NEW YORK, (Reuters) – The New York Knicks’ abysmal season took yet another unfortunate turn this week after a purported mix-up at Madison Square Garden led to a public rift with one of the team’s most famous and stalwart supporters, director Spike Lee. The Academy Award winner told ESPN’s First Take yesterday that he would not attend another Knicks game at Madison Square Garden this season after an issue with security over the door he used to enter the arena on Monday, saying that the team later tried to “spin” the incident. The 62-year-old New Yorker eventually reached his regular court side seat to watch the Knicks take on the Houston Rockets. But he told ESPN he objected to how the franchise handled the situation.“I’m coming back next year, but I’m done for the season,” said Lee.The Knicks responded to his remarks with a critical tweet yesterday, saying Lee was creating “this false controversy to perpetuate drama.” The incident clouded an otherwise positive day for the struggling Knicks, one of the worst teams in the National Basketball Association’s Eastern Conference, who upset the much stronger Rockets 125-123.The tweet also said that Lee and Knicks owner James Dolan shook hands at the game and included a photo of the two.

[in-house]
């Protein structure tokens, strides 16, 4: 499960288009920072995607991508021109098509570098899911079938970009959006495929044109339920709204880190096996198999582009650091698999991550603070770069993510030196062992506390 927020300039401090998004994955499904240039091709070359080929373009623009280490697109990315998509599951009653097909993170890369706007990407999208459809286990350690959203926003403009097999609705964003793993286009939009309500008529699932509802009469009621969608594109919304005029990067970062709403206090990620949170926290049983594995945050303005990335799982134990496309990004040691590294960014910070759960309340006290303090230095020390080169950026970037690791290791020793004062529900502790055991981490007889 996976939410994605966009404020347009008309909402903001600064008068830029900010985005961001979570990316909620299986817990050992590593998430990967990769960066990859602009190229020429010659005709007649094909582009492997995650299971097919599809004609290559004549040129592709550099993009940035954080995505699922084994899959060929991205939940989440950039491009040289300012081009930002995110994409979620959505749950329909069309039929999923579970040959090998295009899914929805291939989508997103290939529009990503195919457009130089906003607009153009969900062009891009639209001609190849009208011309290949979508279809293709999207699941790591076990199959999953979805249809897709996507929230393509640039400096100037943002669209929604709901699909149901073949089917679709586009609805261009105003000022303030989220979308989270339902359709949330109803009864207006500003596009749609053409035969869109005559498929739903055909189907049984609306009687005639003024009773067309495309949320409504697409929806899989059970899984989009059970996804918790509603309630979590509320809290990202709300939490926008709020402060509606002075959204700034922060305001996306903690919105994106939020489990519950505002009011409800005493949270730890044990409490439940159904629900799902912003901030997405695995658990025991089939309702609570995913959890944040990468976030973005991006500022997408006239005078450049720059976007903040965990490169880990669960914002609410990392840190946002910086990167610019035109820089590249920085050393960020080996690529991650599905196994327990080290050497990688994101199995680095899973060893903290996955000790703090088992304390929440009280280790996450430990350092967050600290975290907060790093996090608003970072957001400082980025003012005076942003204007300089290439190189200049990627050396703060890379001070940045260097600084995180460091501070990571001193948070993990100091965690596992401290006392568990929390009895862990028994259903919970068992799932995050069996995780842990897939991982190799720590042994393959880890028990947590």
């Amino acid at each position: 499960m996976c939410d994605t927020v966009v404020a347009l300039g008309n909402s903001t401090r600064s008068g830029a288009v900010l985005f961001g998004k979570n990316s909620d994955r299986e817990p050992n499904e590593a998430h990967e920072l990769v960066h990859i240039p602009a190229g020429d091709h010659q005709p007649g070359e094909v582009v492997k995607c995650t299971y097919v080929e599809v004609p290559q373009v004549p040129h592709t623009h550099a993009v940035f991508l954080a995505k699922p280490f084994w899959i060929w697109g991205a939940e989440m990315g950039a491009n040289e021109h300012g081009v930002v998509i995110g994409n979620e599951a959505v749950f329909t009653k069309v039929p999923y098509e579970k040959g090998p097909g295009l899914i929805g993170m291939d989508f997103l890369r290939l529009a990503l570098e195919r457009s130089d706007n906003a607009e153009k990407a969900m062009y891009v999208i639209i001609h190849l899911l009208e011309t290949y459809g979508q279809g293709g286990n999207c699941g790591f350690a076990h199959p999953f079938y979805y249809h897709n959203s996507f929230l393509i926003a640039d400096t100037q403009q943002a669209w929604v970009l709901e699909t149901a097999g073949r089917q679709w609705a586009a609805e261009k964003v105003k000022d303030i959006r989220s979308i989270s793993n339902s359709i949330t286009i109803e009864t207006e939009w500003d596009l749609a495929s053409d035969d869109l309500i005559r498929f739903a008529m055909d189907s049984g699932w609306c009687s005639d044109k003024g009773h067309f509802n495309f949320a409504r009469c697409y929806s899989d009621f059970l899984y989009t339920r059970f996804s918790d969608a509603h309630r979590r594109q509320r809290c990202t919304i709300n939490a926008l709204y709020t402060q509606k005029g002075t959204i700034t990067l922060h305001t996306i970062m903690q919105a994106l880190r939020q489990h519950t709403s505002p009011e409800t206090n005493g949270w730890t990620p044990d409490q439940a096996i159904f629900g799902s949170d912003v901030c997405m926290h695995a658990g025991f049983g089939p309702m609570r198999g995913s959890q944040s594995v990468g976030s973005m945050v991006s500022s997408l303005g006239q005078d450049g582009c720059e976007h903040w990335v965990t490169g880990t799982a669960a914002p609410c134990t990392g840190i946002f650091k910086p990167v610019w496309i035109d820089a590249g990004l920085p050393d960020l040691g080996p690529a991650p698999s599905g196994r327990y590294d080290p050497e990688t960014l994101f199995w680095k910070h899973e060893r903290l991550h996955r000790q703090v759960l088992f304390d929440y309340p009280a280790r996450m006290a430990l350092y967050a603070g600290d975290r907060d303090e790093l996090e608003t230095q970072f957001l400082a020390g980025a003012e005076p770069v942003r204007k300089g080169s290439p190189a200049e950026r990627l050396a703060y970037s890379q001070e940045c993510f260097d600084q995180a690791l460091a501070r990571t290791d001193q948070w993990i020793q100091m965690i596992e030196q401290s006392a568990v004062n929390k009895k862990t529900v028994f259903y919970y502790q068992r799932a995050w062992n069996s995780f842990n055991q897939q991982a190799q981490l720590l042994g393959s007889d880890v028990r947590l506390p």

WASHINGTON | They huddle outside office buildings and they can’t satisfy their nicotine cravings by lighting up on planes and trains, but now smokers could be getting a break from an unlikely source.A glitch involving President Barack Obama’s health care law means smokers may get at least some relief next year from tobacco-use penalties that could have made their premiums unaffordable.In yet another health care overhaul delay, the administration has quietly notified insurers that a computer system problem will limit penalties that the law says the companies may charge smokers. A fix will take at least a year.Older smokers are more likely to benefit from the glitch, experts say. But depending on how insurers respond to it, it’s also possible that younger smokers could wind up facing higher penalties than they otherwise would have.Some see an emerging pattern of last-minute switches and delays as the administration scrambles to prepare the Oct. 1 launch of new health insurance markets for people who don’t have job-based insurance. Last week, the White House unexpectedly announced a one-year postponement of a major provision in the law that requires larger employers to offer coverage or face fines.The smokers’ glitch is “a temporary circumstance that in no way impacts our ability to open the marketplaces on Oct. 1,” Health and Human Services spokeswoman Joanne Peters said in a statement.A June 28 HHS document couched the problem in technical language:“Because of a system limitation … the system currently cannot process a premium for a 65-year-old smoker that is … more than three times the premium of a 21-year-old smoker,” the industry guidance said.If an insurer tries to charge more, “the submission of the (insurer) will be rejected by the system,” it added.Starting in 2014, the law requires insurance companies to accept all applicants regardless of pre-existing medical problems. But it also allows them to charge smokers up to 50 percent higher premiums — a way for insurers to ward off bad risks.For an older smoker, the cost of the full penalty could be prohibitive.Premiums for a standard “silver” insurance plan would be about $9,000 a year for a 64-year-old non-smoker, according to the online Kaiser Health Reform Subsidy Calculator. That’s before any tax credits, available on a sliding scale based on income.For a smoker of the same age, the full 50 percent penalty would add more than $4,500 to the cost of the policy, bringing it to nearly $13,600. And new tax credits available to help pay premiums cannot be used to offset the penalty.The underlying reason for the glitch is another provision in the health care law that says insurers can’t charge older customers more than three times what they charge the youngest adults in the pool. The government’s computer system has been unable to accommodate the two.The administration is suggesting that insurers limit the penalties across all age groups. The HHS guidance document used the example of a 20 percent penalty for young and old alike.In that case the premium for a 64-year-old would be about $10,900, a significant cut from the $13,600 if insurers charged the full penalty.Younger smokers and older smokers can still be charged different penalties, but if the total of premiums and penalties is more than three times greater for older smokers, the system will kick it out.Insurers had not expected such limitations. Before the glitch popped up, experts said the companies would probably charge low penalties for younger smokers, and much higher ones for older ones.“Generally a 20-year-old who smokes probably doesn’t have much higher health costs than someone who doesn’t smoke in any given year,” said Larry Levitt, an insurance market expert with the nonpartisan Kaiser Family Foundation. “A 60-year-old is another story.”It’s unclear what insurance companies will do.Another workaround for the companies would be to charge the full penalty to both younger and older smokers. In that case, there wouldn’t be any savings for older smokers, and younger ones would see a big price shock.Levitt said he suspects insurers will keep the penalties low to sign up more young people. That’s happened so far in three states, he added.But health care industry consultant Bob Laszweski said he thinks insurers will do the opposite, hitting young and old with high penalties. “It’s going to throw cold water on efforts to get younger people to sign up,” he said.Workers covered through job-based health plans would be able to avoid tobacco penalties by joining smoking cessation programs because employer plans operate under different rules.That option is not guaranteed to smokers trying to purchase coverage individually, prompting 10 states already to limit what insurers can charge smokers buying individual coverage.